In March last year Tom Nicholson, Caroline Rothwell and Brook Andrew were taken around all the museums in Cambridge.

In centuries-old English institutions they found themselves with now-extinct Australian animal skulls and indigenous spears. There were Galapagos Islands plants collected by Charles Darwin, a New Zealand shell picked up by James Cook and the first-ever European drawing of a kangaroo.

It was a bit of a time warp. And knowing what we do about the brutality that occurred when Europeans started to make their way around the Pacific, it was also pretty confronting.

“It raised all sorts of questions about how the material was collected and what it really represents.” says Australian Print Workshop director Anne Virgo, who visited the museums too. “Nothing was necessarily as it seemed.”

Virgo is speaking at the 35-year-old print workshop about its latest foray overseas, a project that began with the research trip to Cambridge and culminates with a solo shows of prints by each artist in Melbourne in April, May and June and a group exhibition in Cambridge this European summer.

Virgo and Nicholas Thomas, the director of the Cambridge Museum of Archaeology and Anthropology, forged the international partnership as a way of bringing Australian artists into contact with what Virgo calls the “rich trove of Australian history hidden in the MAA vaults”. Given that many of the earliest European drawings ever made in Australia were produced as prints and that there was a printing press on the First Fleet, Virgo sees a sense of synchronicity in the project.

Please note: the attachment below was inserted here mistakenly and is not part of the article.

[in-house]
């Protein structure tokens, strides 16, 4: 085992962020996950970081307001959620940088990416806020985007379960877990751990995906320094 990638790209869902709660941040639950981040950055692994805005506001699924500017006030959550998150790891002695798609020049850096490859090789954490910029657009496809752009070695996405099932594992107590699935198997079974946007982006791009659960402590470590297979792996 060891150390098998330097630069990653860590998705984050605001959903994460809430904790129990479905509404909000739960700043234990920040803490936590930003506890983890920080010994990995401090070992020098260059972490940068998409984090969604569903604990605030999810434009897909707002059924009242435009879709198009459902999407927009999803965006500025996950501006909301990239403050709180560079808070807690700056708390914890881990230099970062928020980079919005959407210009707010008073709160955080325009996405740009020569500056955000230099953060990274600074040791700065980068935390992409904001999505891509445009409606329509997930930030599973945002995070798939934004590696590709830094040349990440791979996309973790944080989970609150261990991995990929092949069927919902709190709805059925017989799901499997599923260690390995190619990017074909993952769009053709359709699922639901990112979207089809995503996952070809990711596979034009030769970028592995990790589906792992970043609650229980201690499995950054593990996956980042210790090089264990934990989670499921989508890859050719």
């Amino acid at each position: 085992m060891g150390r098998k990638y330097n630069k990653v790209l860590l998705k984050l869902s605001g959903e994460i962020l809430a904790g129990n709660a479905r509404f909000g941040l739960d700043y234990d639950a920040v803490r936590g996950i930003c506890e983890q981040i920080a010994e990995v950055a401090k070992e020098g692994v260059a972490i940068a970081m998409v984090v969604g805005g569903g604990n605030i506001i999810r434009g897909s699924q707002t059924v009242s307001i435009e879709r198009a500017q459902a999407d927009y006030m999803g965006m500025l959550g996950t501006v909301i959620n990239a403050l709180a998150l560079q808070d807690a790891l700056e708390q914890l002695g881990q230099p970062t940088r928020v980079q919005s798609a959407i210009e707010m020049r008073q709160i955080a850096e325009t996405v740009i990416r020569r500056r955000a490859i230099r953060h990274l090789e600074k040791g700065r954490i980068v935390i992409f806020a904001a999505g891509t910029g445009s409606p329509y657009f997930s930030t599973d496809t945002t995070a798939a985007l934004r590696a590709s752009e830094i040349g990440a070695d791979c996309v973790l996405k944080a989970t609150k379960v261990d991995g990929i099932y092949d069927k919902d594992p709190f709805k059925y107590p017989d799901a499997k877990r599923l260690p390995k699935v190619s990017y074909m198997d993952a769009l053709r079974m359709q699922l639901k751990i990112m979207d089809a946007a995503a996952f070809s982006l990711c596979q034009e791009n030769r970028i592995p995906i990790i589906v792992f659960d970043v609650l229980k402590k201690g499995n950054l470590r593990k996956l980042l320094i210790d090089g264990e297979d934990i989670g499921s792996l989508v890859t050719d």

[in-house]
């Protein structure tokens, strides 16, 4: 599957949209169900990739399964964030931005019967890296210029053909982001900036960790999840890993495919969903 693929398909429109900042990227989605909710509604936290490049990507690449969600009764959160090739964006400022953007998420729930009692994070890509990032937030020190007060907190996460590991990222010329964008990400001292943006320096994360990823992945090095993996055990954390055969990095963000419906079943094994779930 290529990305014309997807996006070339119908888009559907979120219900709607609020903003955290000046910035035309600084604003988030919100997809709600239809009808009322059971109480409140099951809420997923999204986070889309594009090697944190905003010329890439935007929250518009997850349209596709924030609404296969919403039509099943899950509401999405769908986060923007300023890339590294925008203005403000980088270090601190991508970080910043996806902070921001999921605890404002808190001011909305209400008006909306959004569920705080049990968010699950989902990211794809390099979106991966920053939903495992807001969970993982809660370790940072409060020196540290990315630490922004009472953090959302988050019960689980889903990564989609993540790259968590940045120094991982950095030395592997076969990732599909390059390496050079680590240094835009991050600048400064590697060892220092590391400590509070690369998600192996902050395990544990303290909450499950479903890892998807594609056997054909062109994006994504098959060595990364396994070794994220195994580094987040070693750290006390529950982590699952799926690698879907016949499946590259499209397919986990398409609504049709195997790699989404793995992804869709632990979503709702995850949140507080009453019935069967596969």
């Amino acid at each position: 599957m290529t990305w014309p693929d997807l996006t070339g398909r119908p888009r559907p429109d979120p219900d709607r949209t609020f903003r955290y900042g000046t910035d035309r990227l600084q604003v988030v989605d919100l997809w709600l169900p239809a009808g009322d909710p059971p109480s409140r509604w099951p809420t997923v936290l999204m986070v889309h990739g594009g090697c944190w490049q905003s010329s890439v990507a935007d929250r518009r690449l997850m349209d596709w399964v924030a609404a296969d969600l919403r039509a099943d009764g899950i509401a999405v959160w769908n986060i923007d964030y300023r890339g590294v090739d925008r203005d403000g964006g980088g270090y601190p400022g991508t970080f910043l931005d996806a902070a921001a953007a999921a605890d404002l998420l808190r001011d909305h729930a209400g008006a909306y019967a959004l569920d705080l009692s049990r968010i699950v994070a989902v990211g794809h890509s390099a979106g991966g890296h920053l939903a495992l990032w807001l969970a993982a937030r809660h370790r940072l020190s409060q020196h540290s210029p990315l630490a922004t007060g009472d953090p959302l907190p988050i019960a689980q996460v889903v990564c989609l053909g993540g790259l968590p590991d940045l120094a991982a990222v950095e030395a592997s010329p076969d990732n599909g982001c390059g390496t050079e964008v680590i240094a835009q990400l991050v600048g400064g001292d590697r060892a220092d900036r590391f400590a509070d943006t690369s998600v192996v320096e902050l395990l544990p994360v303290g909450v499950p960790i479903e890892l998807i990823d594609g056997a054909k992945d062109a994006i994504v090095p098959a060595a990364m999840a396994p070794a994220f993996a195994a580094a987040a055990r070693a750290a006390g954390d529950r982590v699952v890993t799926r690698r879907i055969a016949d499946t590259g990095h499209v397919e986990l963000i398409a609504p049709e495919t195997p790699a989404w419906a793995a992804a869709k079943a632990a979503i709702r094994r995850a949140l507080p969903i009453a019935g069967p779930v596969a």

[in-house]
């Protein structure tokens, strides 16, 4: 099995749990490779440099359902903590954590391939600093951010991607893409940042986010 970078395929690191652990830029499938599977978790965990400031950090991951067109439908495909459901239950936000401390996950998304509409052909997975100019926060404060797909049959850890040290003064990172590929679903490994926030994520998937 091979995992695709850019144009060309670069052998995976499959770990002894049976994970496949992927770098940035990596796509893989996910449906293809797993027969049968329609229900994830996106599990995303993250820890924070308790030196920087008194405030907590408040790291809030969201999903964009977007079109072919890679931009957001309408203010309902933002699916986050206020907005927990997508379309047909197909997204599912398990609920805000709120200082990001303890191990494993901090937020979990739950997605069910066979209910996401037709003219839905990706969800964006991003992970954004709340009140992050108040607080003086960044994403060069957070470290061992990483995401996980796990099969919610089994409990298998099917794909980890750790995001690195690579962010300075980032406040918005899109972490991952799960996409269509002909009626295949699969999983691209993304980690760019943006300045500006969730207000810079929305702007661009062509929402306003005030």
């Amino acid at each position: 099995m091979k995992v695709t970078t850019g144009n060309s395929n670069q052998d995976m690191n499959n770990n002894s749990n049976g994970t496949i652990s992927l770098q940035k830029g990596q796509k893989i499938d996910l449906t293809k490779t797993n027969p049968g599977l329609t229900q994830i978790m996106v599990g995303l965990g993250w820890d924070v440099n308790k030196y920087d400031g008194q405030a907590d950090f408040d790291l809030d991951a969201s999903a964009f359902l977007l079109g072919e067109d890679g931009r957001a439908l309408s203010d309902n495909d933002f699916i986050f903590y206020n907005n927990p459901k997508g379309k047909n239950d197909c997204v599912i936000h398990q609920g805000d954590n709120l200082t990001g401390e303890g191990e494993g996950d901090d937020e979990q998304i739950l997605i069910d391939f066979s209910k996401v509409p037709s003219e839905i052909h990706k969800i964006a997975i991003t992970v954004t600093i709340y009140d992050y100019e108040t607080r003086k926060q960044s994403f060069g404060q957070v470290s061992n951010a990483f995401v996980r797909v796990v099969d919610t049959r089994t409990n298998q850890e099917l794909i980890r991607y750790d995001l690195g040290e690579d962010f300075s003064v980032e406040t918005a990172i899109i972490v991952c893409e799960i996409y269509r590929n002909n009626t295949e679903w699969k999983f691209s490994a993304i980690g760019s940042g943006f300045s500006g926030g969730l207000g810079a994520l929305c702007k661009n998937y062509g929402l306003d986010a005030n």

Nicholson, Rothwell, Andrew, Virgo and APW senior printer Martin King saw many early Australian prints – depicting Indigenous people, landscapes, animals and wildflowers – in the two weeks they spent in Cambridge. At the Museum of Zoology they also saw the Galapagos Islands finches that helped Charles Darwin develop his theory of natural selection; at the Fitzwilliam Museum they found first editions of Cook’s voyage books. They looked at botanical samples at the herbarium and, in the Museum of Anthropology and Archaeology, a proclamation board once nailed to a tree in Tasmania.

“It was like a giant fishing net capturing a whole lot of stuff,” says Nicholson of the back-to-back museum visits.

“There were lots of extraordinary things: some were simply great and others began to gestate and become the starting points for thoughts or works.”

The starting-point proper for Nicholson’s April exhibition – the first of the APW solo shows – turned out not to be stored in Cambridge at all but in a naval archive 222 kilometres south, in the coastal city of Portsmouth. It was a drawing and to see it Nicholson had to pass a series of military checkpoints and then stand on a chair to view it from above.

Tom Nicholson, Martin King and Caroline Rothwell viewing old master prints in the British Museum.
Tom Nicholson, Martin King and Caroline Rothwell viewing old master prints in the British Museum.

The drawing is by John Webber, an English artist who accompanied James Cook on his third voyage around the Pacific in the 1770s, and is what Nicholson describes as the “earliest surviving, probably first European” image of contact between Europeans and Aboriginals. Too large and fragile to be displayed upright, you can only ever view it laid across a table.